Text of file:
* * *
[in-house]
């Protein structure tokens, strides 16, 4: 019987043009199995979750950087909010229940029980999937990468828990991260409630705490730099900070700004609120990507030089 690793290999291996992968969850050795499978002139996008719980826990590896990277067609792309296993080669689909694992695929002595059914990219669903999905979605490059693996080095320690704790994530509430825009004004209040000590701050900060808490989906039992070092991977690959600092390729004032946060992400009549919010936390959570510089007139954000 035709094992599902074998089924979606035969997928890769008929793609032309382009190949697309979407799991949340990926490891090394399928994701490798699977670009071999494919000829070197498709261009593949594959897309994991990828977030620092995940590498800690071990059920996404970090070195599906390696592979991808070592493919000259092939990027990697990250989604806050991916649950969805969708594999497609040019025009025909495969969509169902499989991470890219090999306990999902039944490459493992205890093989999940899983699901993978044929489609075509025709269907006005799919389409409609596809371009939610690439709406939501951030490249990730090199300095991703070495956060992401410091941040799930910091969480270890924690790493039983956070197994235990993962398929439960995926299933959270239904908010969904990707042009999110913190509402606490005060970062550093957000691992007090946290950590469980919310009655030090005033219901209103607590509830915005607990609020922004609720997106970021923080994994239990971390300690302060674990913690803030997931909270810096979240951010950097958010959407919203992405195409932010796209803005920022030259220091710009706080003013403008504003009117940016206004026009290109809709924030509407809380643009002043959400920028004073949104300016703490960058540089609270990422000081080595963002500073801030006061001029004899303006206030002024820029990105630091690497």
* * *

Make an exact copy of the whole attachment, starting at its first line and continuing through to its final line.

[in-house]
């Protein structure tokens, strides 16, 4: 019987043009199995979750950087909010229940029980999937990468828990991260409630705490730099900070700004609120990507030089 690793290999291996992968969850050795499978002139996008719980826990590896990277067609792309296993080669689909694992695929002595059914990219669903999905979605490059693996080095320690704790994530509430825009004004209040000590701050900060808490989906039992070092991977690959600092390729004032946060992400009549919010936390959570510089007139954000 035709094992599902074998089924979606035969997928890769008929793609032309382009190949697309979407799991949340990926490891090394399928994701490798699977670009071999494919000829070197498709261009593949594959897309994991990828977030620092995940590498800690071990059920996404970090070195599906390696592979991808070592493919000259092939990027990697990250989604806050991916649950969805969708594999497609040019025009025909495969969509169902499989991470890219090999306990999902039944490459493992205890093989999940899983699901993978044929489609075509025709269907006005799919389409409609596809371009939610690439709406939501951030490249990730090199300095991703070495956060992401410091941040799930910091969480270890924690790493039983956070197994235990993962398929439960995926299933959270239904908010969904990707042009999110913190509402606490005060970062550093957000691992007090946290950590469980919310009655030090005033219901209103607590509830915005607990609020922004609720997106970021923080994994239990971390300690302060674990913690803030997931909270810096979240951010950097958010959407919203992405195409932010796209803005920022030259220091710009706080003013403008504003009117940016206004026009290109809709924030509407809380643009002043959400920028004073949104300016703490960058540089609270990422000081080595963002500073801030006061001029004899303006206030002024820029990105630091690497």